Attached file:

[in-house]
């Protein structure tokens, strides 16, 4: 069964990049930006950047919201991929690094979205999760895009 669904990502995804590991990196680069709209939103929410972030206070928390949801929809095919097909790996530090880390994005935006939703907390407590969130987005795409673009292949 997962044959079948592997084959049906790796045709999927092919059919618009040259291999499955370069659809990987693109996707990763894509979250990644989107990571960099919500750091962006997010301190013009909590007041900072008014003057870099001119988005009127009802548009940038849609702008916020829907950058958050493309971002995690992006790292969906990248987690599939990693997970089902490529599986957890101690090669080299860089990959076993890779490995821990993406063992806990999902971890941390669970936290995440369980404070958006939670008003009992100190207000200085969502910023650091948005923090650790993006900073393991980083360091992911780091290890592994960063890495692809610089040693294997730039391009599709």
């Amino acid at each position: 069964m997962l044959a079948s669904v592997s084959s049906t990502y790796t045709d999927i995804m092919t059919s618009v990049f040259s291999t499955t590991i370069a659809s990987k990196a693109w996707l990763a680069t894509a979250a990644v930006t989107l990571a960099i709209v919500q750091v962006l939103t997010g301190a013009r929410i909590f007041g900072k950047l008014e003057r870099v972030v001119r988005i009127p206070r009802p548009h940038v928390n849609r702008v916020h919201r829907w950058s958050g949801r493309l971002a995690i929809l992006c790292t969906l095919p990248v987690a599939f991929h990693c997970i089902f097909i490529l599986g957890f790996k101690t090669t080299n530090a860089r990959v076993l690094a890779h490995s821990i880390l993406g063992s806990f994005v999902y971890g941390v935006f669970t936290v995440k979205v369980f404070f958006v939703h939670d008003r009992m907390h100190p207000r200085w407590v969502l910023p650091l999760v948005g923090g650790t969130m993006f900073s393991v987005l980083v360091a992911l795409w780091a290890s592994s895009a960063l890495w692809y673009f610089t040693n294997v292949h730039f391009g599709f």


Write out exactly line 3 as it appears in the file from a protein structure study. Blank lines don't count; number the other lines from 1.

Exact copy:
């Amino acid at each position: 069964m997962l044959a079948s669904v592997s084959s049906t990502y790796t045709d999927i995804m092919t059919s618009v990049f040259s291999t499955t590991i370069a659809s990987k990196a693109w996707l990763a680069t894509a979250a990644v930006t989107l990571a960099i709209v919500q750091v962006l939103t997010g301190a013009r929410i909590f007041g900072k950047l008014e003057r870099v972030v001119r988005i009127p206070r009802p548009h940038v928390n849609r702008v916020h919201r829907w950058s958050g949801r493309l971002a995690i929809l992006c790292t969906l095919p990248v987690a599939f991929h990693c997970i089902f097909i490529l599986g957890f790996k101690t090669t080299n530090a860089r990959v076993l690094a890779h490995s821990i880390l993406g063992s806990f994005v999902y971890g941390v935006f669970t936290v995440k979205v369980f404070f958006v939703h939670d008003r009992m907390h100190p207000r200085w407590v969502l910023p650091l999760v948005g923090g650790t969130m993006f900073s393991v987005l980083v360091a992911l795409w780091a290890s592994s895009a960063l890495w692809y673009f610089t040693n294997v292949h730039f391009g599709f």